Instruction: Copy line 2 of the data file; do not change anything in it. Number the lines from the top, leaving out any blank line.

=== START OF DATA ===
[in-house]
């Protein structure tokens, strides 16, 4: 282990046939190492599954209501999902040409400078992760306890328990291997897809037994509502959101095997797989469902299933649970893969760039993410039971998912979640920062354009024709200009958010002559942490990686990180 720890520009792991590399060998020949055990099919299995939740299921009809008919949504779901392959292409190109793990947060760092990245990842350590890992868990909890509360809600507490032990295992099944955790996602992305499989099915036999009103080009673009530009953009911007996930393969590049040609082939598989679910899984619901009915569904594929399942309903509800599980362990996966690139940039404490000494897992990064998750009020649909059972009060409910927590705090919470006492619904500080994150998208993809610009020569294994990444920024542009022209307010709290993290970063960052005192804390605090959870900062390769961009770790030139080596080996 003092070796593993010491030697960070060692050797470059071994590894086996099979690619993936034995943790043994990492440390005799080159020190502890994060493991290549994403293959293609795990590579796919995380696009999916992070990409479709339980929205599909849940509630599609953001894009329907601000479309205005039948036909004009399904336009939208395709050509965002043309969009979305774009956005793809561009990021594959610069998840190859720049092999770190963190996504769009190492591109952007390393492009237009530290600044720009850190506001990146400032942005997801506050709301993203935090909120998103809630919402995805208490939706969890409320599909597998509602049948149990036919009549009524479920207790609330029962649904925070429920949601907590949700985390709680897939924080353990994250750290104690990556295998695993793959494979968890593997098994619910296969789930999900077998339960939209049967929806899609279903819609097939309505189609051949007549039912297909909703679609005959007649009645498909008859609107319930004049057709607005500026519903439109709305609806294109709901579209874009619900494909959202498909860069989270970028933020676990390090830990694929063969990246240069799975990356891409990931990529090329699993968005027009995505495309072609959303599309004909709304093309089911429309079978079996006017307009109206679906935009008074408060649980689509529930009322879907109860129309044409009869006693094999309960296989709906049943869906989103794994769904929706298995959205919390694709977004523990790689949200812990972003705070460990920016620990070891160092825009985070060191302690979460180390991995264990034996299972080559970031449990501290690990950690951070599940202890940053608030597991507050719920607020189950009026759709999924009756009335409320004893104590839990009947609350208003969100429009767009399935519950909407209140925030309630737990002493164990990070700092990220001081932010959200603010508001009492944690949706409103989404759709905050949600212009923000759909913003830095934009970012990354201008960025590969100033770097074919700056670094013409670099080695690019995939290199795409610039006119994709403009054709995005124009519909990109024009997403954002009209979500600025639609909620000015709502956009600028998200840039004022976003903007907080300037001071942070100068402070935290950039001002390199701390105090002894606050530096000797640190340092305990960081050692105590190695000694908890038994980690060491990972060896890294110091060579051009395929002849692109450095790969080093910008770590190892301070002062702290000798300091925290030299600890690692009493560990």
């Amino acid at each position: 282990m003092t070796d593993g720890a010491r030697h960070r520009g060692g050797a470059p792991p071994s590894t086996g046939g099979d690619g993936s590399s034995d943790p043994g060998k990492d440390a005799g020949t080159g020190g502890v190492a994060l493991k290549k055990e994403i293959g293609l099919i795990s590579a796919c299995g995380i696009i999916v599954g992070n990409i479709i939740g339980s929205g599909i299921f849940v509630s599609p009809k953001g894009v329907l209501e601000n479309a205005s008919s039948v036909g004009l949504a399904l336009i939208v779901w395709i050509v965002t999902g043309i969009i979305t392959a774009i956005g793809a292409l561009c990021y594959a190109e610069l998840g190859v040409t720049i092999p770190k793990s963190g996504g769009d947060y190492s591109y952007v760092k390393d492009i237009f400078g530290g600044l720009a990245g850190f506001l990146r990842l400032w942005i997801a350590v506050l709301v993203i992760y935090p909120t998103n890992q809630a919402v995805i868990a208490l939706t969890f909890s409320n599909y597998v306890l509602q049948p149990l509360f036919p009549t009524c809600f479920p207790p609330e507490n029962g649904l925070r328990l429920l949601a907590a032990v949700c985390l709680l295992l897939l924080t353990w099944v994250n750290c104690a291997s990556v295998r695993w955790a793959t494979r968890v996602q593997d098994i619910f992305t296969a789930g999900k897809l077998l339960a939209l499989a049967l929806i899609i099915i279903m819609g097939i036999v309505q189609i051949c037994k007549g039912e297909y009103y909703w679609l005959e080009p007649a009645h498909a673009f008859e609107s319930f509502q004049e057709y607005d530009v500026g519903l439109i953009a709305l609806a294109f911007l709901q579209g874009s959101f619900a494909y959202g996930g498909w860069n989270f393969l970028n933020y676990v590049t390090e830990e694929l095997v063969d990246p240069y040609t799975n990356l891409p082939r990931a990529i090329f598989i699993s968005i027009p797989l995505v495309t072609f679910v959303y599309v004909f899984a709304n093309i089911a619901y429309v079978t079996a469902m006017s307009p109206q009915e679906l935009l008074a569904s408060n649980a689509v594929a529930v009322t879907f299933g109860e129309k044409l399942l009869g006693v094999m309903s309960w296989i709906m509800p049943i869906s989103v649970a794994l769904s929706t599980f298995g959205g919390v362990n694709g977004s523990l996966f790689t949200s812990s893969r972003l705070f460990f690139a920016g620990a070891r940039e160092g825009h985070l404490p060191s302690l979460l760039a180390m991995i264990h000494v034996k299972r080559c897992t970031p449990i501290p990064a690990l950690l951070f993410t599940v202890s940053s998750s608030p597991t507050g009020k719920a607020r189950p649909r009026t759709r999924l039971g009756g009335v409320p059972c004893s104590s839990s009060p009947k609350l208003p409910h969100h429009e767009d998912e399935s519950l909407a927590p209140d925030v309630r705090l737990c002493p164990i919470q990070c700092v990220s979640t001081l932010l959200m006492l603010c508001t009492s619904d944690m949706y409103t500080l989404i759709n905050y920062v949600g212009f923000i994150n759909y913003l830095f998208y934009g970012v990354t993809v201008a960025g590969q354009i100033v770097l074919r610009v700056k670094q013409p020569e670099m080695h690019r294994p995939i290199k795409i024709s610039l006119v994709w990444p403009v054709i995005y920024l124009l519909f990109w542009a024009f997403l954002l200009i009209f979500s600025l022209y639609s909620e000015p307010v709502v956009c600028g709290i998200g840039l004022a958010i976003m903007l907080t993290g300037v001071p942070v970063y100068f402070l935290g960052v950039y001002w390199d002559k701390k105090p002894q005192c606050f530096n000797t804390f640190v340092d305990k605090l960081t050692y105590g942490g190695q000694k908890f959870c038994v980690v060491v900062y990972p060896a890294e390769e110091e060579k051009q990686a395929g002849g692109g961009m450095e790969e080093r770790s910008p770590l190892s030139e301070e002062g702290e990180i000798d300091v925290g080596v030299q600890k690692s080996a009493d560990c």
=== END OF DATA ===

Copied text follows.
């Protein structure tokens, strides 16, 4: 282990046939190492599954209501999902040409400078992760306890328990291997897809037994509502959101095997797989469902299933649970893969760039993410039971998912979640920062354009024709200009958010002559942490990686990180 720890520009792991590399060998020949055990099919299995939740299921009809008919949504779901392959292409190109793990947060760092990245990842350590890992868990909890509360809600507490032990295992099944955790996602992305499989099915036999009103080009673009530009953009911007996930393969590049040609082939598989679910899984619901009915569904594929399942309903509800599980362990996966690139940039404490000494897992990064998750009020649909059972009060409910927590705090919470006492619904500080994150998208993809610009020569294994990444920024542009022209307010709290993290970063960052005192804390605090959870900062390769961009770790030139080596080996 003092070796593993010491030697960070060692050797470059071994590894086996099979690619993936034995943790043994990492440390005799080159020190502890994060493991290549994403293959293609795990590579796919995380696009999916992070990409479709339980929205599909849940509630599609953001894009329907601000479309205005039948036909004009399904336009939208395709050509965002043309969009979305774009956005793809561009990021594959610069998840190859720049092999770190963190996504769009190492591109952007390393492009237009530290600044720009850190506001990146400032942005997801506050709301993203935090909120998103809630919402995805208490939706969890409320599909597998509602049948149990036919009549009524479920207790609330029962649904925070429920949601907590949700985390709680897939924080353990994250750290104690990556295998695993793959494979968890593997098994619910296969789930999900077998339960939209049967929806899609279903819609097939309505189609051949007549039912297909909703679609005959007649009645498909008859609107319930004049057709607005500026519903439109709305609806294109709901579209874009619900494909959202498909860069989270970028933020676990390090830990694929063969990246240069799975990356891409990931990529090329699993968005027009995505495309072609959303599309004909709304093309089911429309079978079996006017307009109206679906935009008074408060649980689509529930009322879907109860129309044409009869006693094999309960296989709906049943869906989103794994769904929706298995959205919390694709977004523990790689949200812990972003705070460990920016620990070891160092825009985070060191302690979460180390991995264990034996299972080559970031449990501290690990950690951070599940202890940053608030597991507050719920607020189950009026759709999924009756009335409320004893104590839990009947609350208003969100429009767009399935519950909407209140925030309630737990002493164990990070700092990220001081932010959200603010508001009492944690949706409103989404759709905050949600212009923000759909913003830095934009970012990354201008960025590969100033770097074919700056670094013409670099080695690019995939290199795409610039006119994709403009054709995005124009519909990109024009997403954002009209979500600025639609909620000015709502956009600028998200840039004022976003903007907080300037001071942070100068402070935290950039001002390199701390105090002894606050530096000797640190340092305990960081050692105590190695000694908890038994980690060491990972060896890294110091060579051009395929002849692109450095790969080093910008770590190892301070002062702290000798300091925290030299600890690692009493560990």